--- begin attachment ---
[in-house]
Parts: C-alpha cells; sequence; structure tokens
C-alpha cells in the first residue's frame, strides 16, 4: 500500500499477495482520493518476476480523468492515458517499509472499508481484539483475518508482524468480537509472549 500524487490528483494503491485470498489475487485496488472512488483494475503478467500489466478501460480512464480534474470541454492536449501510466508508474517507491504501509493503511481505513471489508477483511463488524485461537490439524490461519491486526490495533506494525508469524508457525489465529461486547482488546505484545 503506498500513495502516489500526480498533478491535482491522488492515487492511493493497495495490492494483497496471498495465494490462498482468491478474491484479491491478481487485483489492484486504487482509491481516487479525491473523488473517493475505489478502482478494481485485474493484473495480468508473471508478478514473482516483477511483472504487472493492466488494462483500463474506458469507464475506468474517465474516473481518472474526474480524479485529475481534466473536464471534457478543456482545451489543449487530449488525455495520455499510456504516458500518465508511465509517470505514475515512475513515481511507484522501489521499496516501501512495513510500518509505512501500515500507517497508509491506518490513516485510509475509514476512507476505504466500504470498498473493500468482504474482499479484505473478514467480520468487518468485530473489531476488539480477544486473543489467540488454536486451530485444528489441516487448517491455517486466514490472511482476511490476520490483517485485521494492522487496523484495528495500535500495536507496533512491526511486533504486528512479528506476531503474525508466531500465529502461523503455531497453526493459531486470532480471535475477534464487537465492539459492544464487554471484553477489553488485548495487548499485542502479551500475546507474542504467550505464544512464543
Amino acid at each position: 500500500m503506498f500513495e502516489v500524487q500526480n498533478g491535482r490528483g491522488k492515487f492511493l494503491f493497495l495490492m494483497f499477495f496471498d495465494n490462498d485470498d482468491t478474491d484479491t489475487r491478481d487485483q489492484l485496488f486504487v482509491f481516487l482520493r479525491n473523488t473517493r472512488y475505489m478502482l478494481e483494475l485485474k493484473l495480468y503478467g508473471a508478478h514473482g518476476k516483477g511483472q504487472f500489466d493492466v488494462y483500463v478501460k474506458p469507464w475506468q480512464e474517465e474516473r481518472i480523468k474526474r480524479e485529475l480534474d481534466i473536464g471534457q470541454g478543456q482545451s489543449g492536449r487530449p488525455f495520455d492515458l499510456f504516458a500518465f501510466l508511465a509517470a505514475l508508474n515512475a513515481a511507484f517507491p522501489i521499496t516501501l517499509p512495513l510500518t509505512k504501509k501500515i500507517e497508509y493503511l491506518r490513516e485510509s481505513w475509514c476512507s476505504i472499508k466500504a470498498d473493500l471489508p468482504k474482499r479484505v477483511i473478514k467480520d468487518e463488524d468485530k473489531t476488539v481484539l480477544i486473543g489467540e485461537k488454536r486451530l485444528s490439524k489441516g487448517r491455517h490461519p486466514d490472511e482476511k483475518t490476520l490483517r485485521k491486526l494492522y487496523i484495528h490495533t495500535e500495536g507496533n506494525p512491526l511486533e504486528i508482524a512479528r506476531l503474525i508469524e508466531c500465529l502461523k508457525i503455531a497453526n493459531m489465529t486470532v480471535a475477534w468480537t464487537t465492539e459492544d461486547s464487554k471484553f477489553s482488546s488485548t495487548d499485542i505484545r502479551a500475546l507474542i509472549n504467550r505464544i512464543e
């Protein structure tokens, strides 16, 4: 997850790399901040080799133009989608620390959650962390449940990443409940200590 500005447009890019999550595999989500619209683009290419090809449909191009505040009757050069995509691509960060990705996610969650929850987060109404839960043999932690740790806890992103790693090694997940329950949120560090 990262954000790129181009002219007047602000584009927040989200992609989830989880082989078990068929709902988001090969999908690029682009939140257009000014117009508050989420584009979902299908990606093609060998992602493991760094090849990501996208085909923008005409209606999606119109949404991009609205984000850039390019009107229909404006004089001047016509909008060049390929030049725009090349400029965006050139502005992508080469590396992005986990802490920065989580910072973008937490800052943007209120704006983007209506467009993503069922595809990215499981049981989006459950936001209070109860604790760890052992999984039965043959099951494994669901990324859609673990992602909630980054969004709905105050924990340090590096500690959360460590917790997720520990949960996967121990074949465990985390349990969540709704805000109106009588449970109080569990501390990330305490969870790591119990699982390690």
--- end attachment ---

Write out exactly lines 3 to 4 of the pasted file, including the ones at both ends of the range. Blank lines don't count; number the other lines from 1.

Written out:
C-alpha cells in the first residue's frame, strides 16, 4: 500500500499477495482520493518476476480523468492515458517499509472499508481484539483475518508482524468480537509472549 500524487490528483494503491485470498489475487485496488472512488483494475503478467500489466478501460480512464480534474470541454492536449501510466508508474517507491504501509493503511481505513471489508477483511463488524485461537490439524490461519491486526490495533506494525508469524508457525489465529461486547482488546505484545 503506498500513495502516489500526480498533478491535482491522488492515487492511493493497495495490492494483497496471498495465494490462498482468491478474491484479491491478481487485483489492484486504487482509491481516487479525491473523488473517493475505489478502482478494481485485474493484473495480468508473471508478478514473482516483477511483472504487472493492466488494462483500463474506458469507464475506468474517465474516473481518472474526474480524479485529475481534466473536464471534457478543456482545451489543449487530449488525455495520455499510456504516458500518465508511465509517470505514475515512475513515481511507484522501489521499496516501501512495513510500518509505512501500515500507517497508509491506518490513516485510509475509514476512507476505504466500504470498498473493500468482504474482499479484505473478514467480520468487518468485530473489531476488539480477544486473543489467540488454536486451530485444528489441516487448517491455517486466514490472511482476511490476520490483517485485521494492522487496523484495528495500535500495536507496533512491526511486533504486528512479528506476531503474525508466531500465529502461523503455531497453526493459531486470532480471535475477534464487537465492539459492544464487554471484553477489553488485548495487548499485542502479551500475546507474542504467550505464544512464543
Amino acid at each position: 500500500m503506498f500513495e502516489v500524487q500526480n498533478g491535482r490528483g491522488k492515487f492511493l494503491f493497495l495490492m494483497f499477495f496471498d495465494n490462498d485470498d482468491t478474491d484479491t489475487r491478481d487485483q489492484l485496488f486504487v482509491f481516487l482520493r479525491n473523488t473517493r472512488y475505489m478502482l478494481e483494475l485485474k493484473l495480468y503478467g508473471a508478478h514473482g518476476k516483477g511483472q504487472f500489466d493492466v488494462y483500463v478501460k474506458p469507464w475506468q480512464e474517465e474516473r481518472i480523468k474526474r480524479e485529475l480534474d481534466i473536464g471534457q470541454g478543456q482545451s489543449g492536449r487530449p488525455f495520455d492515458l499510456f504516458a500518465f501510466l508511465a509517470a505514475l508508474n515512475a513515481a511507484f517507491p522501489i521499496t516501501l517499509p512495513l510500518t509505512k504501509k501500515i500507517e497508509y493503511l491506518r490513516e485510509s481505513w475509514c476512507s476505504i472499508k466500504a470498498d473493500l471489508p468482504k474482499r479484505v477483511i473478514k467480520d468487518e463488524d468485530k473489531t476488539v481484539l480477544i486473543g489467540e485461537k488454536r486451530l485444528s490439524k489441516g487448517r491455517h490461519p486466514d490472511e482476511k483475518t490476520l490483517r485485521k491486526l494492522y487496523i484495528h490495533t495500535e500495536g507496533n506494525p512491526l511486533e504486528i508482524a512479528r506476531l503474525i508469524e508466531c500465529l502461523k508457525i503455531a497453526n493459531m489465529t486470532v480471535a475477534w468480537t464487537t465492539e459492544d461486547s464487554k471484553f477489553s482488546s488485548t495487548d499485542i505484545r502479551a500475546l507474542i509472549n504467550r505464544i512464543e